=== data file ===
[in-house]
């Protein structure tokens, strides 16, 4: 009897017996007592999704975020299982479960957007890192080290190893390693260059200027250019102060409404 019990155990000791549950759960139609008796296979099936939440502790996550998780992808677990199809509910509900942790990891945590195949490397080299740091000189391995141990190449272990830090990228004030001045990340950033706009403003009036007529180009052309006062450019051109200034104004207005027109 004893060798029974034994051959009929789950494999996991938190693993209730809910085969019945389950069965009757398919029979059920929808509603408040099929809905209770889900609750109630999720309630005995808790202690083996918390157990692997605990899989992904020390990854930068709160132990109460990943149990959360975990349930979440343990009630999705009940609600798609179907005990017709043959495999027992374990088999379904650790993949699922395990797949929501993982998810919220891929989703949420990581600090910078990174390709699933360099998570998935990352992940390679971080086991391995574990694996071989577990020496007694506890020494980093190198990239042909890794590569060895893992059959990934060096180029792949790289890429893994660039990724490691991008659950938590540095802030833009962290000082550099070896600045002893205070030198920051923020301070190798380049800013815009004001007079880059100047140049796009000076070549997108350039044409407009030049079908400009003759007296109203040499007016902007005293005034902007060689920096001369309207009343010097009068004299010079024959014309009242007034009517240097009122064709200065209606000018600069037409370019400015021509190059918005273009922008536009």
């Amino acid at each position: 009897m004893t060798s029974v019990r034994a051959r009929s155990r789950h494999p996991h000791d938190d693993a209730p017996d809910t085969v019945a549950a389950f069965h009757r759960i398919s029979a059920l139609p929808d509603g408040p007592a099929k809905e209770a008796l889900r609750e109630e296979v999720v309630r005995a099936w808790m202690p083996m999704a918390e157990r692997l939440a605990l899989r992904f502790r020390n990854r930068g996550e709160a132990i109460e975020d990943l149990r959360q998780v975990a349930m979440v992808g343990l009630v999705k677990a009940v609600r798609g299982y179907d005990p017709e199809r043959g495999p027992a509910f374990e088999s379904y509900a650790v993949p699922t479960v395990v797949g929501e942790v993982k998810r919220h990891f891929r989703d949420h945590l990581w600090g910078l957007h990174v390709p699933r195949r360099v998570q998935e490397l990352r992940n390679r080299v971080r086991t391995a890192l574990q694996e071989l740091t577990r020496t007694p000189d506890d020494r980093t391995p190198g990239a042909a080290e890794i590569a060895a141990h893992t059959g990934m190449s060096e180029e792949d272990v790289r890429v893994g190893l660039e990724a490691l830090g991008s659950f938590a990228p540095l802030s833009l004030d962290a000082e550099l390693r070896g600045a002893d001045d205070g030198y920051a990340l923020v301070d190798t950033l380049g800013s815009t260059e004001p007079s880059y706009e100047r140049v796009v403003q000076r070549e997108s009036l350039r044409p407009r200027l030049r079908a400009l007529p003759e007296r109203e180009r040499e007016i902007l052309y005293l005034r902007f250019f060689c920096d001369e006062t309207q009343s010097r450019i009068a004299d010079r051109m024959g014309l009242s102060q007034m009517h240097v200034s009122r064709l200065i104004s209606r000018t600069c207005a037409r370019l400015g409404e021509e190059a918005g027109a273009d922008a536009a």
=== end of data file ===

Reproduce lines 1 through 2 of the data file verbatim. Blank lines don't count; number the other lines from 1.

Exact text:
[in-house]
């Protein structure tokens, strides 16, 4: 009897017996007592999704975020299982479960957007890192080290190893390693260059200027250019102060409404 019990155990000791549950759960139609008796296979099936939440502790996550998780992808677990199809509910509900942790990891945590195949490397080299740091000189391995141990190449272990830090990228004030001045990340950033706009403003009036007529180009052309006062450019051109200034104004207005027109 004893060798029974034994051959009929789950494999996991938190693993209730809910085969019945389950069965009757398919029979059920929808509603408040099929809905209770889900609750109630999720309630005995808790202690083996918390157990692997605990899989992904020390990854930068709160132990109460990943149990959360975990349930979440343990009630999705009940609600798609179907005990017709043959495999027992374990088999379904650790993949699922395990797949929501993982998810919220891929989703949420990581600090910078990174390709699933360099998570998935990352992940390679971080086991391995574990694996071989577990020496007694506890020494980093190198990239042909890794590569060895893992059959990934060096180029792949790289890429893994660039990724490691991008659950938590540095802030833009962290000082550099070896600045002893205070030198920051923020301070190798380049800013815009004001007079880059100047140049796009000076070549997108350039044409407009030049079908400009003759007296109203040499007016902007005293005034902007060689920096001369309207009343010097009068004299010079024959014309009242007034009517240097009122064709200065209606000018600069037409370019400015021509190059918005273009922008536009």